In the organization requesting the report, sales people generate quotations and sales for each of the company’s six main product lines. (In case you haven’t guessed, the product lines here have fictitious names.) The client wanted a weekly activity report that showed the number of quotations and sale for each salesperson for each product. What clinched the decision that this report needed a data management solution and not a spreadsheet solution was that client wanted other, similar reports, that summarized data over time. In order to produce such on-going reports, sales and quotation histories had to be maintained. Choosing the best data manager for the job is a whole other decision process. Suffice it to say that, in this case, Access was determined to be adequate for the client’s business volume. As you may or may not know, relational database management systems (RDMS) work best if the data is properly normalized. The mock-up above shows the data laid out in what some refer to as a flat-file format. The layout seems natural and easy to understand and that is how most people envision their data should be set up in a database. Sadly, therein lies a trap however. Flat file organization is very inefficient and error prone, in part because there is a lot of repetition of data values. One of the goals or normalized tables, on the other hand, is the elimination of data repetition. In short, there is a simple rule of thumb that applies here, To get the report right, first get the data right.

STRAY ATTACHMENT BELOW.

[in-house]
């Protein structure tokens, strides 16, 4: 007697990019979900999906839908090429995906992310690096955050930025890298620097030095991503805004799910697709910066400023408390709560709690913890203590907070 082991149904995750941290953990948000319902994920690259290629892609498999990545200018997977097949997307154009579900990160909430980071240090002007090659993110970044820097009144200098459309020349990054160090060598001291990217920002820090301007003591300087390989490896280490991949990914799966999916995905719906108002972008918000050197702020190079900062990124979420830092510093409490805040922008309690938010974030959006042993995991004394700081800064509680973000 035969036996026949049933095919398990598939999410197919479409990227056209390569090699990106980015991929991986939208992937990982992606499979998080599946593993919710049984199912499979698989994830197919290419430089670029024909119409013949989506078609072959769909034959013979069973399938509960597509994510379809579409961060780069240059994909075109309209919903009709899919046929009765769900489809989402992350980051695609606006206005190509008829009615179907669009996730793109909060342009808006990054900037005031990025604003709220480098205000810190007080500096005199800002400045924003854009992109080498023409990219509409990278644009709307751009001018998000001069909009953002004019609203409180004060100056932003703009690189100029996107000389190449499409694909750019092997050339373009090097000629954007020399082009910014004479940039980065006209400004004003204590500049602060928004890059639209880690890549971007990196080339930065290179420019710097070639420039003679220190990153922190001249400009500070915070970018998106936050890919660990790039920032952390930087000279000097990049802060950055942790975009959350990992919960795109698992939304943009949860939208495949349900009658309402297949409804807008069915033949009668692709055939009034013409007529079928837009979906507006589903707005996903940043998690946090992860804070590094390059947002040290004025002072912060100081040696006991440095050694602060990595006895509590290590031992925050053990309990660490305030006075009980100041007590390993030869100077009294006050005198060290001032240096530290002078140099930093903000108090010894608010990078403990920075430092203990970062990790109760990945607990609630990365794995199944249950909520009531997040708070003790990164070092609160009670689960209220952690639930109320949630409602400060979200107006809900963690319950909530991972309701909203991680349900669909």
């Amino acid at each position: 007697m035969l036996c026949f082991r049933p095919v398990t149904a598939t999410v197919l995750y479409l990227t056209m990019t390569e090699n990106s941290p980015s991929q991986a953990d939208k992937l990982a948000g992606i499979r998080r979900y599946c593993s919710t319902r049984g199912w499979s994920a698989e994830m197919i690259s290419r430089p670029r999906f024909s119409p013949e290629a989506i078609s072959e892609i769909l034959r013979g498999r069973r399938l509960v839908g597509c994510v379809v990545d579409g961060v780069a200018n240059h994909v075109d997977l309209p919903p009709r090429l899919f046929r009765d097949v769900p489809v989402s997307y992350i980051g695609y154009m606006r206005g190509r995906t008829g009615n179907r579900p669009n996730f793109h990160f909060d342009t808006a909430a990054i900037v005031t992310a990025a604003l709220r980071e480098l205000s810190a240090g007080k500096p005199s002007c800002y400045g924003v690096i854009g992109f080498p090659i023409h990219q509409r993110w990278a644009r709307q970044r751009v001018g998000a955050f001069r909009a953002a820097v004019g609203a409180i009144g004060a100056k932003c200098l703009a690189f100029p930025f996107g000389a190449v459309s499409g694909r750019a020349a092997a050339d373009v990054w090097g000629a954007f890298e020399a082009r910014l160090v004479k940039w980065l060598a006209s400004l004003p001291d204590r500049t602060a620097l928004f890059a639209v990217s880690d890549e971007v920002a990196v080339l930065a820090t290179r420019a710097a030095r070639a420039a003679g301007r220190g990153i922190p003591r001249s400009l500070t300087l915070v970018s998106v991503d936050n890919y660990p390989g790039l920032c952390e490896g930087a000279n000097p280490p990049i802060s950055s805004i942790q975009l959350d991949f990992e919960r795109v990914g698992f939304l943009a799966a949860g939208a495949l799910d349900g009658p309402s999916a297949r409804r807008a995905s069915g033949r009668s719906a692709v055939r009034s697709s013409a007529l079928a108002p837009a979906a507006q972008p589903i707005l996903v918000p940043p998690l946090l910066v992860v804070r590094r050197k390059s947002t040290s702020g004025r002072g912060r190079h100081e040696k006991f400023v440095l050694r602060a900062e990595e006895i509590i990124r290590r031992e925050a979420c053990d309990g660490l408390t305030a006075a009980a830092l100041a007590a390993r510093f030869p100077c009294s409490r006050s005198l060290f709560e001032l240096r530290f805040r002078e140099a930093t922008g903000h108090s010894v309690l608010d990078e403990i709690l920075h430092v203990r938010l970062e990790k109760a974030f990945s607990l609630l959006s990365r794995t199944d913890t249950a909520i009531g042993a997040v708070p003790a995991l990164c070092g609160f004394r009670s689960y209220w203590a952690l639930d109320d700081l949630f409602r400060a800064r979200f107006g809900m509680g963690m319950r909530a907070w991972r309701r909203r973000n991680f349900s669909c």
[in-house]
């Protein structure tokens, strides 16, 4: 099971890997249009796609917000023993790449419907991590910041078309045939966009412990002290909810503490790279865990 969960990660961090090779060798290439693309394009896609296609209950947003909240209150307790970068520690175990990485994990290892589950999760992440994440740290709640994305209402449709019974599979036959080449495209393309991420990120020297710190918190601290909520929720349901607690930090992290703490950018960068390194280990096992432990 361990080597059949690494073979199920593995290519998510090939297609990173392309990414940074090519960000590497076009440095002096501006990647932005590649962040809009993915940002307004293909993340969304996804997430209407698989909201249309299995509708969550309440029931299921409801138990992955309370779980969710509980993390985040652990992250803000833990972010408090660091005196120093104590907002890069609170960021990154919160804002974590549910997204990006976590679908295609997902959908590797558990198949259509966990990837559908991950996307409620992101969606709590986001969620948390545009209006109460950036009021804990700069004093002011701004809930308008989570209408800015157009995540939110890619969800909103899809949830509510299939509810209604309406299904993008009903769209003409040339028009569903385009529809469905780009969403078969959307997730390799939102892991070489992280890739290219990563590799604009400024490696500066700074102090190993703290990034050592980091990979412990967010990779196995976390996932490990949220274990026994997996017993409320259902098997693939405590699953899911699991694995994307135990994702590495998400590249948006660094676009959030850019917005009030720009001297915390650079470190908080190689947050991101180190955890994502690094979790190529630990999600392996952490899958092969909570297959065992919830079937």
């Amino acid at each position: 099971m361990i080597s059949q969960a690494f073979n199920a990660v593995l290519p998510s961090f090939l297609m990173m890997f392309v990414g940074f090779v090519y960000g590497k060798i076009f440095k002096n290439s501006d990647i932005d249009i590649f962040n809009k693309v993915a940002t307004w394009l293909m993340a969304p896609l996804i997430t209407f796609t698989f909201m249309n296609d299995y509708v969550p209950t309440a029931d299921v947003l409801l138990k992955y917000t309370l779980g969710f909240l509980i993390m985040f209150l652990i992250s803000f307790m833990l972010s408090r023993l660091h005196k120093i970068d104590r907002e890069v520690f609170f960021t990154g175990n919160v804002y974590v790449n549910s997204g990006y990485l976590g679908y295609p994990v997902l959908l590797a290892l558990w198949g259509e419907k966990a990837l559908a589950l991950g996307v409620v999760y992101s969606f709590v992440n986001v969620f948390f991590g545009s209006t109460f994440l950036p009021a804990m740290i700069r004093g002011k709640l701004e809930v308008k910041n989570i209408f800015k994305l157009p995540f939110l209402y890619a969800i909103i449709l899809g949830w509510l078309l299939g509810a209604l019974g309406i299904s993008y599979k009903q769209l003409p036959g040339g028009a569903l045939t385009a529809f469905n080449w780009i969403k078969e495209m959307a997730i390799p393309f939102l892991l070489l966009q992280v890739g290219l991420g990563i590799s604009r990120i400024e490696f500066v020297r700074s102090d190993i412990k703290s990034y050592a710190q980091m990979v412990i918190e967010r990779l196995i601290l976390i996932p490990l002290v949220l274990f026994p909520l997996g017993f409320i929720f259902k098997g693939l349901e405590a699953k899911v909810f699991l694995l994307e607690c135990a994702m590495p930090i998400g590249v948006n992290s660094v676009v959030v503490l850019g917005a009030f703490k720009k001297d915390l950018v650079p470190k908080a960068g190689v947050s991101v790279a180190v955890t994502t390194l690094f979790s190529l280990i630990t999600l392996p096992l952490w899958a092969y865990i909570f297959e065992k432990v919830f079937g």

In part 2, I will illustrate the normalized structure for the data used in the report.
Quote of the Day
If you have built castles in the air, your work need not be lost; that is where they should be. Now put the foundations under them.
–Henry David Thoreau
Clint Covington posted Access 2010 deprecated features and components in the Access Product Team Blog yesterday that certain features have been deprecated in Access 2010:
- Calendar Control
- Snapshot Format
- Data Access Pages
- Paradox, Lotus, and Red2 ISAM’s
- Replication conflict viewer
If you have applications developed in older Access versions that you want to port to Access 2010, read Clint’s article to see what effect these changes will have on your application and some suggested workarounds.You should also keep these deprecations in mind for any new applications you may develop in pre-2010 Access versions.